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   from the issue of March 29, 2007

Former tribal president to open Ethnic Studies Week


The Institute for Ethnic Studies at UNL will hold its annual Ethnic Studies week April 2-6.

Fire Thunder
Fire Thunder

The department will coordinate a series of speakers, brown-bag lunches and information sessions designed to inform the campus and local community about the discipline of ethnic studies. Only one of the events - the April 6 Ethnic Studies Spring Celebration - is by invitation only; all other events are free and open to the public.

Two key speakers will bookend the week's events. Cecilia Fire Thunder, former tribal president of the Oglala Sioux Tribe of South Dakota and one of the founders of the National Organization on Fetal Alcohol Syndrome, will speak at 11:30 a.m. April 2 in the Nebraska Union (room posted). Fire Thunder is also a public health nurse and a founder of the organization Sacred Circle, an organization that addresses domestic violence. The title of her lecture is "She Rode a White Horse."

On April 6, the university will host a keynote presentation by Johnnella Butler, provost and vice president of academic affairs at Spelman College in Atlanta. She will speak at 1 p.m. in the Nebraska Union (room posted) on "Ethnic Studies, Globalization and Higher Education." Butler has published on issues of ethnic and gender diversity in the academy, and in 2006 received the Charles C. Irby Award for Distinguished Service from the National Association for Ethnic Studies. A reception and book signing will follow her lecture.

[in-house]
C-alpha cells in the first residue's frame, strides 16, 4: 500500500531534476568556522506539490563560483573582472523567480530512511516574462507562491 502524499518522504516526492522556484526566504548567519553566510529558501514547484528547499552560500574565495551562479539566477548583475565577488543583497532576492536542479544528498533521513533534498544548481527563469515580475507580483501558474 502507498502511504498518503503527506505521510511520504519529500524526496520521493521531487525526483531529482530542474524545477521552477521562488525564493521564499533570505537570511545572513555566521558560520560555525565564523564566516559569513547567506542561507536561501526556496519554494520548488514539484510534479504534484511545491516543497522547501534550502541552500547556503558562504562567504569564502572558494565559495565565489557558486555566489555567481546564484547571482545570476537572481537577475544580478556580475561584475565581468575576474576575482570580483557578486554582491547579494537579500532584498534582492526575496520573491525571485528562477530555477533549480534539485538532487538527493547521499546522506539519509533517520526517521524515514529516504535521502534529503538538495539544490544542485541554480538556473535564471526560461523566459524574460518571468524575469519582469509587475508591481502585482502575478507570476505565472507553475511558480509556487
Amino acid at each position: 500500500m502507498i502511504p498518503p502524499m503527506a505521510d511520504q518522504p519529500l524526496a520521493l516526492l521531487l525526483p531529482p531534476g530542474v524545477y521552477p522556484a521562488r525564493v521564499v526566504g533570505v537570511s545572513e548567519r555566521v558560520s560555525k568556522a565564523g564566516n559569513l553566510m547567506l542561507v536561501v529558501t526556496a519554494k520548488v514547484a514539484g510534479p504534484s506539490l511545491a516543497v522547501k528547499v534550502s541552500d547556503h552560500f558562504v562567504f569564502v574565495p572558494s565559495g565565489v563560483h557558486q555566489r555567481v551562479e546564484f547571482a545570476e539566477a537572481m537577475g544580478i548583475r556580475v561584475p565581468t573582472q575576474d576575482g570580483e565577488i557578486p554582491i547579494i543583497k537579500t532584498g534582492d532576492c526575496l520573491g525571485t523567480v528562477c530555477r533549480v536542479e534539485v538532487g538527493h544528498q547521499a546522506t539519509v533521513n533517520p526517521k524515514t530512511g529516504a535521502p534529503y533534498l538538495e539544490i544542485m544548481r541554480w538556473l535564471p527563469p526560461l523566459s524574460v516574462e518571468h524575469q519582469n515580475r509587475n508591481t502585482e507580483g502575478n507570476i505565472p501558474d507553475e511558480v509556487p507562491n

A series of brown-bag lunches (each from 11:30 a.m. to 12:45 p.m. in the Nebraska Union) and presentations by Ethnic Studies will round out the week's activities:

• April 3 - brown-bag lunch features student winners of the Ethnic Studies essay contest will give brief presentations; at 6:30 p.m., the film "Gatekeeper" will be presented at the Culture Center, 333 N. 14th St.

• April 4 - Brown-bag lunch featuring James Garza, professor of history and ethnic studies, "Of Suspicious Reputation: Race and the Making of Criminals in Late 19th-Century Mexico City"; 3:30, the Latino Research Initiative will present a colloquium by Jenelle Reeves and Ted Hamann, "Preparing Nebraska Teachers to See Demographic Change as an Opportunity: Reflections on Immigrant Integration and the Role of Government, Communities and Institutions"

• April 5 - Brown-bag lunch featuring Oyekan Owomoyela, professor of English and coordinator of African American and African studies, will present "African Representations in the American Academy".

The University of Nebraska State Museum and the Nebraska State Historical Society's Museum of Nebraska History will offer special activities for the week. The NU State Museum will co-sponsor a reception with Ethnic Studies 4:30-6 p.m. April 5 to showcase its ethnic collections in Morrill Hall. The Museum of Nebraska History, 15th and P streets, has two relevant exhibits that will be open to the public during Ethnic Studies Week. "The First Nebraskan" traces the history of American Indian peoples in the place now called Nebraska, and "Building the State: Nebraska, 1867-1916" looks at the diverse people and cultures who came to call the state of Nebraska home.

For more information, contact Nancy Knapp at



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